You inquire about a code status: The son states that the discussion about SDM and POA had just occurred last week. The patient has been talking with both the daughter and son and often says that he is ‘ready to die and just wants this over with’. Together the son and daughter feel that a DNR order was appropriate, but the patient has not been asked outright what his wishes are.

This scenario is a common occurrence in Emergency Department’s across Canada and North America.

However, reading the scenario there is a sense that it is not a sudden acute emergency, but rather a slow burning issue that has reached a breaking point. You may ask yourself: why is this patient presenting to the Emergency Department? Is it appropriate? And, what does this type of presentation tell us about our care system and the experiences of frail patients?


There are many potential factors that have led to this patient’s current presentation. The main health issue being he is a 95 year old frail elderly male presenting with failure to thrive due to worsening dementia and physical decline.

However, I would like to focus on two specific areas of geriatric care. Advanced Care Planning and Local Resources for Caregivers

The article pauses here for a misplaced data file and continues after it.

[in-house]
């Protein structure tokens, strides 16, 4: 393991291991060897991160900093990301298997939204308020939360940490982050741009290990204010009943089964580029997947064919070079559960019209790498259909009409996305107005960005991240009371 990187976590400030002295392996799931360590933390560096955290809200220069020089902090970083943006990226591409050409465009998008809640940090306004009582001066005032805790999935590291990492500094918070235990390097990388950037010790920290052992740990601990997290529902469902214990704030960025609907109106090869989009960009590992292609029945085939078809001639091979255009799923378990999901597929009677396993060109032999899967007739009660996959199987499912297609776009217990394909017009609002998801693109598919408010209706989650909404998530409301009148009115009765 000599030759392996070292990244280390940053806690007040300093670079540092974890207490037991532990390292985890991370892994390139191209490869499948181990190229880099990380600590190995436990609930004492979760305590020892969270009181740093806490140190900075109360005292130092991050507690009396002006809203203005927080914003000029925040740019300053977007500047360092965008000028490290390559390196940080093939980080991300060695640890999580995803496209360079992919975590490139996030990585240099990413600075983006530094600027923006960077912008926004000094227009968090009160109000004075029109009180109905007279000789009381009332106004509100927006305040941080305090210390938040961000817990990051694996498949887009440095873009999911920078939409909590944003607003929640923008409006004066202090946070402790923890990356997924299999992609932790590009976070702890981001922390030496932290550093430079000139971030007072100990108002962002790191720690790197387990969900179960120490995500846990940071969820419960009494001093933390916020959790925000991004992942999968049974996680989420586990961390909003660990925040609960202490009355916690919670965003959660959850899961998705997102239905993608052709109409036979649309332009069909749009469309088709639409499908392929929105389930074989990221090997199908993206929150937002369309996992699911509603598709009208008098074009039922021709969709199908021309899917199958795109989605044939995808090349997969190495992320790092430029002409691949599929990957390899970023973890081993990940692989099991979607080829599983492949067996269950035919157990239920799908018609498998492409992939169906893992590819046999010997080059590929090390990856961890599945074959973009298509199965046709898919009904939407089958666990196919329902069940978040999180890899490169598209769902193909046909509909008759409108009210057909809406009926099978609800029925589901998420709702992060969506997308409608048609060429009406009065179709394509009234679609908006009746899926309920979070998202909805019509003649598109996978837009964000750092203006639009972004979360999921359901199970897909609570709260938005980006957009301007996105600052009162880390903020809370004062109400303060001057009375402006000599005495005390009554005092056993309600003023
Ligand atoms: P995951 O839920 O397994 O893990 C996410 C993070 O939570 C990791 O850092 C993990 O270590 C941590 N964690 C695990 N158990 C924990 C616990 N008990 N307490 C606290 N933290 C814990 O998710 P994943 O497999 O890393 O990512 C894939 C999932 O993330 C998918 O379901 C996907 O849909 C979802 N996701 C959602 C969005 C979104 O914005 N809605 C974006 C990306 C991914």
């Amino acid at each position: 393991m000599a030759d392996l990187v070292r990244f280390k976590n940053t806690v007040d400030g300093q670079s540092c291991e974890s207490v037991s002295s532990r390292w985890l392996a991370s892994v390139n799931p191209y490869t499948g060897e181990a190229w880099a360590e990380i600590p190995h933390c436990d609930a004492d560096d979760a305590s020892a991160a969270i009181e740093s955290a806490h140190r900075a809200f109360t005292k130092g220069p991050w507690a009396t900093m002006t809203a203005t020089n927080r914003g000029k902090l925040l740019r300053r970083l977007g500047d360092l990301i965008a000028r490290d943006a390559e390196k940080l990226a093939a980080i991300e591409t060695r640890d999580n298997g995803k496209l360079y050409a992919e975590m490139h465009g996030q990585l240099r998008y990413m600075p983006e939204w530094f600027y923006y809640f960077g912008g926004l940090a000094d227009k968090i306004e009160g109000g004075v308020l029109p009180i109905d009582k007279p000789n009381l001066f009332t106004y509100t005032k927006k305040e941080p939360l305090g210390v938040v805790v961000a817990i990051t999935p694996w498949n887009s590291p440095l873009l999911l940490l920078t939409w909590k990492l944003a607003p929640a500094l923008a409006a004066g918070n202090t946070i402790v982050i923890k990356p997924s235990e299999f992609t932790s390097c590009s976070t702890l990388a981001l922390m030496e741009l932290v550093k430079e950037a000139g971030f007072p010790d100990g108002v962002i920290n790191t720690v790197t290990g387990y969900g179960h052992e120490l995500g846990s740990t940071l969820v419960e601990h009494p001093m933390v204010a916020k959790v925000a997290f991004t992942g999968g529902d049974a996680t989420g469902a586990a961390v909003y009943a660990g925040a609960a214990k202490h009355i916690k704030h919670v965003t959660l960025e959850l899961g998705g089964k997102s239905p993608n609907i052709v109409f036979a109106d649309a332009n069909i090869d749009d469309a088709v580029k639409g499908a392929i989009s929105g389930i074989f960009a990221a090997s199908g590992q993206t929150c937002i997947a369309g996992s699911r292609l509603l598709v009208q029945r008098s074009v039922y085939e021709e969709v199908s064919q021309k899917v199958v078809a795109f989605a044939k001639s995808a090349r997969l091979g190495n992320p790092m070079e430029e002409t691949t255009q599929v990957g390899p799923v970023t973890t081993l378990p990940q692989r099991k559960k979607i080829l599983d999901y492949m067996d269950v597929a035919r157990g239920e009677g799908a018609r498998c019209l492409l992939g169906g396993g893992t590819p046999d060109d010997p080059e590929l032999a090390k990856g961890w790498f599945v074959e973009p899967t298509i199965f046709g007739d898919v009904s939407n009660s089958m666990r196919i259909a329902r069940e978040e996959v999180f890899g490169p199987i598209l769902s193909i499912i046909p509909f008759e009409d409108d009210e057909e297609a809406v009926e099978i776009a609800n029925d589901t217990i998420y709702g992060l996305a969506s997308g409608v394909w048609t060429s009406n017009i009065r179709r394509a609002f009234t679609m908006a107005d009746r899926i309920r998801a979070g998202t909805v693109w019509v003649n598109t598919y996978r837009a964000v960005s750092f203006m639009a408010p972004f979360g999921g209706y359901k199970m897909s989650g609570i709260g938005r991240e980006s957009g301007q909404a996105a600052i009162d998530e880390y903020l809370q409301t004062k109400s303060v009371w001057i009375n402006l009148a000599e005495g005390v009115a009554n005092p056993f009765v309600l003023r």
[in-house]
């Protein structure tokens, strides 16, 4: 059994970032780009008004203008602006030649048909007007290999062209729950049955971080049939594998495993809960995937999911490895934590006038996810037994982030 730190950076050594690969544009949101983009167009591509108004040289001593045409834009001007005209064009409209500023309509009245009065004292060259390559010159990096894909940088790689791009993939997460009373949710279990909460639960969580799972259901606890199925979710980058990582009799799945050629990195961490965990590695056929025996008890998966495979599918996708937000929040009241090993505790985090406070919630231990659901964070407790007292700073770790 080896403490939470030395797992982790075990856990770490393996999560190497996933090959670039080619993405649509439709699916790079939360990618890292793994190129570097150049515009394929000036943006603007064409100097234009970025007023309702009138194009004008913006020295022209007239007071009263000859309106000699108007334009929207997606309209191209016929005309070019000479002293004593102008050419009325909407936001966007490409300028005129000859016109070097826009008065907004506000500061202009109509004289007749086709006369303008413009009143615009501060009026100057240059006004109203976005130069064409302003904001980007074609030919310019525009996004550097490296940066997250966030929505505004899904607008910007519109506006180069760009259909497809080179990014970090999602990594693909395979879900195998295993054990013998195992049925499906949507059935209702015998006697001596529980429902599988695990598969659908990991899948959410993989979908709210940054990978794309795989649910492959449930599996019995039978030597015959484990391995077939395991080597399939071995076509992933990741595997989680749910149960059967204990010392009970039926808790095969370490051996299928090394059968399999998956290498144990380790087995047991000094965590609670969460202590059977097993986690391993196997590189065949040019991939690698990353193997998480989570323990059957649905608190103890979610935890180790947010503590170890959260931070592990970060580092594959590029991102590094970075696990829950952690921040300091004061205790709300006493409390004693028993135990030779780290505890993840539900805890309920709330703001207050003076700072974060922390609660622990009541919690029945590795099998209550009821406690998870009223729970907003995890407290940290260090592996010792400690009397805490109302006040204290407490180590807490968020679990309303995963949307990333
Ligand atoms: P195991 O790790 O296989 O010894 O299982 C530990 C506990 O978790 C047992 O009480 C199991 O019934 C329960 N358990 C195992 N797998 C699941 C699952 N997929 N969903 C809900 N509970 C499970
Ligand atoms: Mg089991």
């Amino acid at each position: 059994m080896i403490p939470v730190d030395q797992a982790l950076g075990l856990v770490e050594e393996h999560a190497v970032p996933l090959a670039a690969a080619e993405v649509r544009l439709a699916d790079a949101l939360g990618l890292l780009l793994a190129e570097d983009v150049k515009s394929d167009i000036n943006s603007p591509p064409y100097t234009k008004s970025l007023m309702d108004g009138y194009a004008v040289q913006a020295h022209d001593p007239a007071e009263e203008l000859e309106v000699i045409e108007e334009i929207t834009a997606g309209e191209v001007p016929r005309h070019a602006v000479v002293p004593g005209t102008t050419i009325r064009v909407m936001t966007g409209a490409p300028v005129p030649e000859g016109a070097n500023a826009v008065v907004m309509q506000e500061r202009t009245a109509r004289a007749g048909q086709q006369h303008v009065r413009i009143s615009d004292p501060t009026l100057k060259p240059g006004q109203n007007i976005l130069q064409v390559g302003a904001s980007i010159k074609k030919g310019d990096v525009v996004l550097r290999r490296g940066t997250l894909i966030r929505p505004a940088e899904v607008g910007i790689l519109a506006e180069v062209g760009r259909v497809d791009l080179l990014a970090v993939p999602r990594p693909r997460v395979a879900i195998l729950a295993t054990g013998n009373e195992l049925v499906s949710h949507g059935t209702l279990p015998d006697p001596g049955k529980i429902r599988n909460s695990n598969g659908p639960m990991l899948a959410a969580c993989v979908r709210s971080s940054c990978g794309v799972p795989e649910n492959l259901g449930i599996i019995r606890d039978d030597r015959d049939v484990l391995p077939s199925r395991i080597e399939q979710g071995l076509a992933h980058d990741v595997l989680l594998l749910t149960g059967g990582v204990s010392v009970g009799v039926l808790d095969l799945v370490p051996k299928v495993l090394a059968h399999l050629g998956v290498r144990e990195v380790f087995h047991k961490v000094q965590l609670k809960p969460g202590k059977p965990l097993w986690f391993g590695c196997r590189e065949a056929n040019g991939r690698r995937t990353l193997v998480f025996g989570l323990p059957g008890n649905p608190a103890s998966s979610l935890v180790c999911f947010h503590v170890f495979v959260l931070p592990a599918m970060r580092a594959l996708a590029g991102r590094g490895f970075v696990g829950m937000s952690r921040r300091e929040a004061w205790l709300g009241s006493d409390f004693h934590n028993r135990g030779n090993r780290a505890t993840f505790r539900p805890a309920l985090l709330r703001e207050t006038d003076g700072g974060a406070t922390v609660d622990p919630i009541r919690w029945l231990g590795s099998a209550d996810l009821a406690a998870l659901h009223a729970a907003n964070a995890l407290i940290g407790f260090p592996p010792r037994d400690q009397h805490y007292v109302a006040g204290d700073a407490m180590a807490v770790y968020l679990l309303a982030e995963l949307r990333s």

Advanced Care Planning

Looking at the scenario, there were multiple opportunities for this family, along with their health care providers, to discuss advanced care planning. This is in no way intended to place blame on any individual, group, or provider; yet, because there was a lack of communication/planning, the patient and their caregiver suffered a preventable crisis. Discussing advanced care plans is awkward; it can be unpleasant to discuss one’s end-of-life course or to cause family members distress. Nevertheless, the end-of-life experience is inevitable and the evidence shows that planning can help improve satisfaction with care and allow families to cope with loss (1,2). It is well established that being a care-giver for a complex-elderly patient is both mentally and physically demanding (3). Knowing this as care-providers, it is prudent to encourage elderly patients and their families to seek advanced planning early in a disease course or, better yet, before an illness. This way the individual is able to begin to reflect on their values and what they would like to prioritize in terms of their health and end-of-life experience. As well, starting early allows the conversation to be on-going over many years, which helps all those involved commit to the plan (1,2). Family physicians are best suited to encourage these early conversations.

But what can be done in the emergency department?


The reason this patient has presented to the emergency department is that his level of need surpassed his caregiver’s abilities; today just happened to be the day the caregiver could not function anymore in their role. Because of the poor access to primary care and little follow-up, this family had little choice but to choose the hospital as their point of entry.